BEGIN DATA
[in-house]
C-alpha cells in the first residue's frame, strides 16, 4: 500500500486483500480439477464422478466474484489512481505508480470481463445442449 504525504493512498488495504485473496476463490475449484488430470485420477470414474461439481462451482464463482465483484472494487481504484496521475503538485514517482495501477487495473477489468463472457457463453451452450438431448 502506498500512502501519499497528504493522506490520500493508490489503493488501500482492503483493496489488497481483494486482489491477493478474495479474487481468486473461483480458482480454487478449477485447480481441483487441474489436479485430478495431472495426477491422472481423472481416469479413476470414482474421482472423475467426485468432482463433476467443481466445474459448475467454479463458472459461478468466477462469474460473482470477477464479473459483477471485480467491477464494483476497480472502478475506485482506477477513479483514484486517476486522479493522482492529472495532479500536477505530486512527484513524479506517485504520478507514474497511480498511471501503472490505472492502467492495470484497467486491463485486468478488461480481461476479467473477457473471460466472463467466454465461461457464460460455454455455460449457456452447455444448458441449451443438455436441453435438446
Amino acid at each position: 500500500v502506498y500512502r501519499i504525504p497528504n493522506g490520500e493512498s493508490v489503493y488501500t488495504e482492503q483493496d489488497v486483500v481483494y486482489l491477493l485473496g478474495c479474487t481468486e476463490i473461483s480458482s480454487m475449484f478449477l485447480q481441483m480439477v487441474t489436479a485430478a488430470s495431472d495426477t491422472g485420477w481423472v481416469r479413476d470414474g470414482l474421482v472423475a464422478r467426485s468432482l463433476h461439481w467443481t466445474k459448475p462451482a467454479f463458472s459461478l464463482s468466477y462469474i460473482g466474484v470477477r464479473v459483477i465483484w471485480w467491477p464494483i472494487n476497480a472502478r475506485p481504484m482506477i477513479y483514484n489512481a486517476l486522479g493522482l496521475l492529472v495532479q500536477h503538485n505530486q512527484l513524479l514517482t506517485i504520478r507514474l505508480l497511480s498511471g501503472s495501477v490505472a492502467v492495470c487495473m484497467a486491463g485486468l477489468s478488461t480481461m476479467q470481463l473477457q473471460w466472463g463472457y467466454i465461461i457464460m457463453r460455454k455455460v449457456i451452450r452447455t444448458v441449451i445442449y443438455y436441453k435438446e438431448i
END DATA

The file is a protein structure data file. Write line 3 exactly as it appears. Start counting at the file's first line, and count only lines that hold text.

Amino acid at each position: 500500500v502506498y500512502r501519499i504525504p497528504n493522506g490520500e493512498s493508490v489503493y488501500t488495504e482492503q483493496d489488497v486483500v481483494y486482489l491477493l485473496g478474495c479474487t481468486e476463490i473461483s480458482s480454487m475449484f478449477l485447480q481441483m480439477v487441474t489436479a485430478a488430470s495431472d495426477t491422472g485420477w481423472v481416469r479413476d470414474g470414482l474421482v472423475a464422478r467426485s468432482l463433476h461439481w467443481t466445474k459448475p462451482a467454479f463458472s459461478l464463482s468466477y462469474i460473482g466474484v470477477r464479473v459483477i465483484w471485480w467491477p464494483i472494487n476497480a472502478r475506485p481504484m482506477i477513479y483514484n489512481a486517476l486522479g493522482l496521475l492529472v495532479q500536477h503538485n505530486q512527484l513524479l514517482t506517485i504520478r507514474l505508480l497511480s498511471g501503472s495501477v490505472a492502467v492495470c487495473m484497467a486491463g485486468l477489468s478488461t480481461m476479467q470481463l473477457q473471460w466472463g463472457y467466454i465461461i457464460m457463453r460455454k455455460v449457456i451452450r452447455t444448458v441449451i445442449y443438455y436441453k435438446e438431448i